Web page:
A cancer patient suffering the side effects of chemotherapy was placed in a Covid-19 ward at Mayo University Hospital, according to documents released under the Freedom of Information Act.
In details of a complaint lodged by a relative of the patient, it is claimed that the man, who is an oncology patient, arrived at A&E on May 1 and was admitted to a Covid-19 ward where there were five Covid-19 patients.
He had "arrived at the hospital as a very vulnerable patient with a very serious underlying illness and a compromised immune system". He was not displaying any Covid-19 symptoms.
The complainant alleges that the man was moved into an isolation ward later that evening. However, by that time he had already been "exposed to the coronavirus, unprotected, for an extended period of time".
On May 4, when the complaint was made, the man was in self-isolation back at home. His daughter, who accompanied him to the hospital and entered the Covid-19 ward, was also self-isolating. It is claimed that both the cancer patient and his daughter were not given any protective equipment for hours. Later they were given "basic masks".
The complaint states that the man's "safety, health and life is now at serious risk" due to a failure by the hospital to implement "the most basic safety protocols".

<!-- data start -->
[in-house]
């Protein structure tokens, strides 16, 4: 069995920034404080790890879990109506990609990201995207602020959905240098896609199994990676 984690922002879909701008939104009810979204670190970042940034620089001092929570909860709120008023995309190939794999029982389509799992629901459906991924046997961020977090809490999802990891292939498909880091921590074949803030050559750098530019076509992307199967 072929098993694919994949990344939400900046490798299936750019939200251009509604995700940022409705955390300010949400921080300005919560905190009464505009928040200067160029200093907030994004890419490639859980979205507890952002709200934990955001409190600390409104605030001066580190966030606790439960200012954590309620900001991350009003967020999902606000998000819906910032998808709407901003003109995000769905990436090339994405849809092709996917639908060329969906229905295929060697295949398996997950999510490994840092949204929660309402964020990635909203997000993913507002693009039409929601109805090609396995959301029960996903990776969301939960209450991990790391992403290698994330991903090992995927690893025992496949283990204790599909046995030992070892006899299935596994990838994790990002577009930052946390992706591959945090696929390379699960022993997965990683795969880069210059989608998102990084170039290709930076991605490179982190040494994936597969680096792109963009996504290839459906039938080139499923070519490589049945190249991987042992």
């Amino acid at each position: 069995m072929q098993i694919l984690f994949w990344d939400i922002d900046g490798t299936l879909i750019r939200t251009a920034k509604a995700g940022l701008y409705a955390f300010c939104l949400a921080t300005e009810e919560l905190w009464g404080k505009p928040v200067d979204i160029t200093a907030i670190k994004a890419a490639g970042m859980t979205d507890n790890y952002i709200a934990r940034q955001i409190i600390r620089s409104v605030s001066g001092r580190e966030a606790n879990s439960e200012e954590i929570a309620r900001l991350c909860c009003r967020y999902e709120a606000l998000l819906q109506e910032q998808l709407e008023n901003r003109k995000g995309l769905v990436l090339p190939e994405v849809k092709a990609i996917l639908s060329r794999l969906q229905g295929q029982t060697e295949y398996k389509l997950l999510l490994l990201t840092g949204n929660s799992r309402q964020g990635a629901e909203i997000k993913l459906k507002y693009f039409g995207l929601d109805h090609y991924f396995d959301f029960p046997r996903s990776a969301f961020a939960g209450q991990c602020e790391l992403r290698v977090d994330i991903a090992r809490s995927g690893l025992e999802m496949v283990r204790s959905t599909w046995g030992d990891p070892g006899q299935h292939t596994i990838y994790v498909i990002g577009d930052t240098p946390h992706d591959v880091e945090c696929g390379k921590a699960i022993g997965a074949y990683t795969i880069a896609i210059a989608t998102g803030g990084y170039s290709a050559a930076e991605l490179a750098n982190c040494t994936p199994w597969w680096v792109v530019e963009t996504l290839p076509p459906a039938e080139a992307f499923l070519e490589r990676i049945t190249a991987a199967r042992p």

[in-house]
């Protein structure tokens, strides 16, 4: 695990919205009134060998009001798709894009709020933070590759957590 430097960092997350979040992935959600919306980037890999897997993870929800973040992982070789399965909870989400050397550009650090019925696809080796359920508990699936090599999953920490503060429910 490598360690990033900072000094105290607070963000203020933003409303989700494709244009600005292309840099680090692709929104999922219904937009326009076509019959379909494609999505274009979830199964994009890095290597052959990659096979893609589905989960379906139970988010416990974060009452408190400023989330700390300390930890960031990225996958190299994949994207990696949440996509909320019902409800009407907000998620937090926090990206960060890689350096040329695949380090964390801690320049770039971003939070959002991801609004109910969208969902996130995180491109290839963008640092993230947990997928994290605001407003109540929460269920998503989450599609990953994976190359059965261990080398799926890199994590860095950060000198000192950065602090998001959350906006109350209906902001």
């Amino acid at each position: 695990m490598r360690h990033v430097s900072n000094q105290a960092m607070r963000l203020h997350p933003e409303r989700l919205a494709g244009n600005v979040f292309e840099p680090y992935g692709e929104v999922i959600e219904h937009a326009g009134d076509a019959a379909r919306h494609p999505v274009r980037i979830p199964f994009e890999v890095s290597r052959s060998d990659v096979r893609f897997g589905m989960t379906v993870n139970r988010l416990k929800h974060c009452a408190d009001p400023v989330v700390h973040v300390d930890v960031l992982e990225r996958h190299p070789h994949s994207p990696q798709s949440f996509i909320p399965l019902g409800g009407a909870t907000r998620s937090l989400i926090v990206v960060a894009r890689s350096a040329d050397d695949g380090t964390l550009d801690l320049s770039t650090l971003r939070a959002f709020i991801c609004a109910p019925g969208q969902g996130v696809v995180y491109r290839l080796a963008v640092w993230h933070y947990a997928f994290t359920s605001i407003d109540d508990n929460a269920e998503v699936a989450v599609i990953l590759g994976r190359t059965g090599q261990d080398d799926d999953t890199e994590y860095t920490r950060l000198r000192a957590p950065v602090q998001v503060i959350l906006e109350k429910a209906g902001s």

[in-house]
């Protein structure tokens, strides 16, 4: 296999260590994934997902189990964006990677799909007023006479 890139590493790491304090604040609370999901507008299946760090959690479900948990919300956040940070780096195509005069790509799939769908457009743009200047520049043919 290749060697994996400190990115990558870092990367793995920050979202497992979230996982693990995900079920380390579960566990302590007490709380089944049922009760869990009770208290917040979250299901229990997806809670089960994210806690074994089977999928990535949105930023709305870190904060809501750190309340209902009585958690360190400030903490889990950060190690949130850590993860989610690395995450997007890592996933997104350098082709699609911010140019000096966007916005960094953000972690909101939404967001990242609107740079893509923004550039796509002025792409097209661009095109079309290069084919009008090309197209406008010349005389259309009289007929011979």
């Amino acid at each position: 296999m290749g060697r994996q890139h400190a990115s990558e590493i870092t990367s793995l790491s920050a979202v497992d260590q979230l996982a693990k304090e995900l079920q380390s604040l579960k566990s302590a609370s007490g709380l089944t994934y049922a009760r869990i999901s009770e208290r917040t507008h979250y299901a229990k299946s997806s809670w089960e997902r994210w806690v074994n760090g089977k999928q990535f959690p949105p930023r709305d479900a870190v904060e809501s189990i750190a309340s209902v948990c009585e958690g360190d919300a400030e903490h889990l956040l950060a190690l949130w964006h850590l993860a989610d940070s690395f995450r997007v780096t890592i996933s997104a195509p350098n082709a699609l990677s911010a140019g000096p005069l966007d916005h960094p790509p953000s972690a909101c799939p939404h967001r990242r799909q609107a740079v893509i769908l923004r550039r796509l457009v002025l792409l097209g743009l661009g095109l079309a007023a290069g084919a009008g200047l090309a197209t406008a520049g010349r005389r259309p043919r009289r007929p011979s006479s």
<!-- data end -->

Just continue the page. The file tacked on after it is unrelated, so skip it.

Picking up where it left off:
The complaint was sent to Mayo University Hospital (MUH) manager Catherine Donohoe as well as to the Department of Health, for the attention of chief medical officer Tony Holohan.
"It is important that he knows what is actually happening on the ground which is very distressing for the people concerned," wrote the complainant.
Correspondence shows that on May 5, Declan Whelan, from the Cancer Policy Unit in the Department of Health, asked the hospital for an update on the complaint as a "matter of urgency".
Concerns about segregation procedures at the hospital have been raised by local councillors and TDs in the Mayo area.
Previously, the Irish Independent reported that Jackie Carolan (79), of Ballymunnely, Bellacorick, Ballina, died in a "Covid bay" on the elderly care medicine ward at MUH on April 1.
He had been moved into the bay, where there were three other suspected Covid cases, from a stroke bay on the same ward the day before he died.
The issue of patient crossover between wards was also raised by a woman claiming to be a journalist during a Department of Health briefing on Covid-19 in May.
Last month, then health minister Simon Harris requested a report from HSE chief executive Paul Reid on the Covid-19 measures taken at MUH from the outset of the pandemic.
The details of the cancer patient complaint were outlined in a Freedom of Information request submitted by Aontú.
Aontú leader Peadar Tóibín told the Irish Independent that staff and former patients at MUH have been raising concerns and relaying their experiences for a number of months.
"The documents released to us under the Freedom of Information Act show that these concerns went all the way up the chain of command, through Mayo University Hospital, the HSE and all the way to the Department of Health," he said. "We now know that the department was aware of the situation the day before it was raised at a press briefing by a woman posing as a journalist".
Mr Tóibín called for an update on the progress of the report commissioned by Mr Harris.
The Saolta Hospitals Group said it cannot comment on individual cases when questioned about the details in the complaint.